You can make your own tomato cage using concrete wire mesh. Just buy a roll with 6ft height and cut it into half. Then make a roll out of it. You can read more about making your own tomato cage in our blog

Here is a link that might be useful:

    Bookmark   April 14, 2009 at 11:07PM
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In Sacramento, which is tomato heaven.. my plants (all indeterminent) grew to amazing height/length. They were in 6' cages & were easily 10-12ft in height. I had to put the tops back into the cage for support.

    Bookmark   April 14, 2009 at 11:34PM
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You can make your own tomato cage using concrete wire mesh.

How much does that Concrete wire mesh cost? Where do you buy it? I found some Wire mesh like that but it was Galvanized and expensive. Like $40 per roll. I'm trying to be frugal as possible here I've already spent hundreds on this...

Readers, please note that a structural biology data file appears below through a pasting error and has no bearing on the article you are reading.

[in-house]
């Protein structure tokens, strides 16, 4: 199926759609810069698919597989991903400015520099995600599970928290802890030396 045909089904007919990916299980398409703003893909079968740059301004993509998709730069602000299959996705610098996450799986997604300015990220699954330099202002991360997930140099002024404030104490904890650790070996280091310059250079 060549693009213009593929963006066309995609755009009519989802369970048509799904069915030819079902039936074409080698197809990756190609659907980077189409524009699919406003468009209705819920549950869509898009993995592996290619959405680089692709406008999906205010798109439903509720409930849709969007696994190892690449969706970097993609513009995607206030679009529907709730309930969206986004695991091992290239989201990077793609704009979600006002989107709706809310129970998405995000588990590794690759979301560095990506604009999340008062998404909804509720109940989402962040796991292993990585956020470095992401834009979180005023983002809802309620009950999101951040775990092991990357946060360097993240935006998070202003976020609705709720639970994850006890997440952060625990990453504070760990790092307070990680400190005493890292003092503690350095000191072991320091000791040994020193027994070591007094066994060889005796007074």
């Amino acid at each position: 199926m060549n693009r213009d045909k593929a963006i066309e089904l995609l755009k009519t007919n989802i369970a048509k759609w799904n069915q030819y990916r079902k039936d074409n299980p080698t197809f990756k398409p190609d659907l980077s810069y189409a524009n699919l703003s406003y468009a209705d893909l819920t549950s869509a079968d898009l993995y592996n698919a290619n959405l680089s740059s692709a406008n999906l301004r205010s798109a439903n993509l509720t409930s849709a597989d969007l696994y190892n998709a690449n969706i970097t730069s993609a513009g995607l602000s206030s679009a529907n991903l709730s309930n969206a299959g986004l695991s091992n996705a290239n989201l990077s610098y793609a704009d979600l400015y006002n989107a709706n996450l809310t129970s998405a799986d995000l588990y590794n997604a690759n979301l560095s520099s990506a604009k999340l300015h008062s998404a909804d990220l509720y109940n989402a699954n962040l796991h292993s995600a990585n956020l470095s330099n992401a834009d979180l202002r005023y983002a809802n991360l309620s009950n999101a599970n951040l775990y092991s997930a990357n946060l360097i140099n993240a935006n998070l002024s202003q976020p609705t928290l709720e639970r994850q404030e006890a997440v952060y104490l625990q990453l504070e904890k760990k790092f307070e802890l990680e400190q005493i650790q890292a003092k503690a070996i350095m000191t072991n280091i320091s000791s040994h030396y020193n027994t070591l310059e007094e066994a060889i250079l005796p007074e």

Bookmark   April 15, 2009 at 9:41AM
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jwstell42(5 NY)

$40 per roll is pretty cheap if you think about it!

If it's a 50 foot roll, that will make 9 cages or so depending on how big a diameter you make it.

So about $4.50 per cage, for a cage that will last 10, 15 years or more :)

    Bookmark   April 15, 2009 at 10:36AM
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digdirt2(6b-7a No.Cent. AR HZ8 Sun-35)

lazyhat - You don't need the galvanized stuff unless you want to spend the extra $$. Plain concrete reinforcing wire - CRW - is what is normally used and can be found at most any hardware store or lumber yard or big box store like Lowes and Home Depot. It has 4x4 inch openings.